National Photography Month

National Photography Month

It’s been said, and there’s even an entire song about it! A picture is worth a thousand pictures. It may seem like a picture is worth a thousand words if you take the time to see some of the incredible photos taken in the nearly 200 years of photography.

Some photos show the extent of human cruelty. For example, the famous photo showing American soldiers torturing an Iraqi prisoner at Abu Ghraid prison. Others show the horrors and how war affects the most vulnerable. For example, the photo of a little girl with a napalm scar running away from her village in Vietnam.

Others have the ability of illustrating age-old truths. For example, the last photo taken of the Titanic floating just three days before its sinking (which is the embodiment of the old adage pride comes before falling).

Others photos can be just as inspiring. For example, the famous photo of Jesse Owens, an African American Olympic swimmer refusing to salute Hitler. After he had won several gold medals, this photo was taken to prove that the dictator’s Aryan supremacy theory wasn’t just propaganda and myth.

Some photos are simply beautiful and uplifting.

Photography has allowed humans to record a moment in history and preserve it forever since its invention. If that’s not something worth celebrating, then what is?

Aristotle, a Greek philosopher, was already thinking about what would later be known as the “pinhole camera” thousands of years before technology.

Nicephore Niepce, a French scientist and inventor, took the first known photo of nature in 1826. It took several days for a photo of nature to become ready at that time. Louis Jacques Mande Daguerre (French painter) was one of Niepce’s contemporaries. He was so impressed by this invention, he continued to explore the process. This greatly reduced exposure time allowed for portraits.

It is now possible to see how far photography has advanced, almost two centuries after its inception. Except selfies. These should not be considered to be progress as far as humanity is concerned. The remarkable progress made has been evident with the instant-proven Polaroid camera, which was created in 1948, and digital cameras that were launched in the late 1990s.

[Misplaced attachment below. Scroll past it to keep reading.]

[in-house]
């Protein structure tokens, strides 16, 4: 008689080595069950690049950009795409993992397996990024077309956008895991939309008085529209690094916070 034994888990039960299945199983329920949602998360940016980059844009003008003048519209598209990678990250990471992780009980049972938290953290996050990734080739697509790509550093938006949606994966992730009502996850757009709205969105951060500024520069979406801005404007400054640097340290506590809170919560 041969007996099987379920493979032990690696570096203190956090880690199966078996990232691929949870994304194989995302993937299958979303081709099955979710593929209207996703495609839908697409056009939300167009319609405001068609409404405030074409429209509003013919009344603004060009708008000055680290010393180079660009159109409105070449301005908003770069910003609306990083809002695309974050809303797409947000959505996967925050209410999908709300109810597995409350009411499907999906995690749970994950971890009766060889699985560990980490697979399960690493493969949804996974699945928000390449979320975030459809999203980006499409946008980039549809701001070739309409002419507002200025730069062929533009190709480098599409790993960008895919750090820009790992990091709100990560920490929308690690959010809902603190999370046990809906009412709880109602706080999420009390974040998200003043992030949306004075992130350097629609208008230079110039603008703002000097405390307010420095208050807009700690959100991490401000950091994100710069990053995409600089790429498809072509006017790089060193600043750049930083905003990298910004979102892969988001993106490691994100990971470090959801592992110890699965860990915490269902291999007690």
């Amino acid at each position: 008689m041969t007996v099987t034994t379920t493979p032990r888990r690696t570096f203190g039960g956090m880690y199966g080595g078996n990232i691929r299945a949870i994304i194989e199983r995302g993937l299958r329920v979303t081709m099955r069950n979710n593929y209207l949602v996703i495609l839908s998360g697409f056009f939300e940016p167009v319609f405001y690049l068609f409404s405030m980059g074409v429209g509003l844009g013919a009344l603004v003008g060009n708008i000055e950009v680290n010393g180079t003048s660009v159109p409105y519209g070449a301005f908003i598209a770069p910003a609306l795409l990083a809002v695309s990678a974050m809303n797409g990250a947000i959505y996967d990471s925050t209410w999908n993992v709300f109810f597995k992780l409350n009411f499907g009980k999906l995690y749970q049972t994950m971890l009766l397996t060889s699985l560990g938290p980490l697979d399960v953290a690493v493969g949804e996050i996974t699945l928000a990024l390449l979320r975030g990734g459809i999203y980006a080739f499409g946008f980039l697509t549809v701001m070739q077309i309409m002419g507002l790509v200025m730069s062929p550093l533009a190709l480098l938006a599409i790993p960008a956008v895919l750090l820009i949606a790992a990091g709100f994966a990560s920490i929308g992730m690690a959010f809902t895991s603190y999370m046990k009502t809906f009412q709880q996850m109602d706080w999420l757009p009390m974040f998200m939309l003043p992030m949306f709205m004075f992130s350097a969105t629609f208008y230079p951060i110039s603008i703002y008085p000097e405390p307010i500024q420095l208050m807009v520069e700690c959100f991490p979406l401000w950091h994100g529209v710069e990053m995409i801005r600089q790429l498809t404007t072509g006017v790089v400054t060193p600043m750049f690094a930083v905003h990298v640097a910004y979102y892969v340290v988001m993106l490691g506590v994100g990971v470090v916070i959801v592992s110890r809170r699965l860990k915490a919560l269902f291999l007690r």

National Photography Month was established to celebrate the invention and continued use of photography by people around the globe.

Don’t let this day pass you by and capture some memorable moments with a photo!

National Photography Month offers 31 days of celebration and enjoyment! These plans can be used to observe the month, or you could create your own creative ideas.

There is always more to learn, whether you are a beginner, hobbyist or professional photographer. You might find something at your local community college, or you could take private lessons with a professional photographer.

Learn or brush up on portraits, landscapes and wedding photography. There are many ways to improve your skills.

This is the perfect time to see some photography art, whether it’s by a local or international artist. You can meet the artist at a gallery opening and enjoy the company of other people who appreciate fine art.

If you’ve been around photography for a while, National Photography Month may be the perfect time to upgrade your camera, buy a new lens or get a better tripod.

For those just beginning, it might be a good time to invest in a camera to learn. If you are unsure whether the camera will be fun, borrowing one might be the best option.

National Photography Month can be celebrated by looking through old photos and marveling at the amazing experiences and times past.

Although the little party your partner hosted for you might not seem important today, or the walk you took with your toddler and dog, it is likely that there will be moments when you look back fondly on both those events in the future. It would be almost wrong to not have this amazing tool available to us all.

National Photography Month offers a great opportunity to recognize all that photography has done for humanity and then carry on in this glorious tradition. Get out your camera and start celebrating!


May 01 - 31 2025


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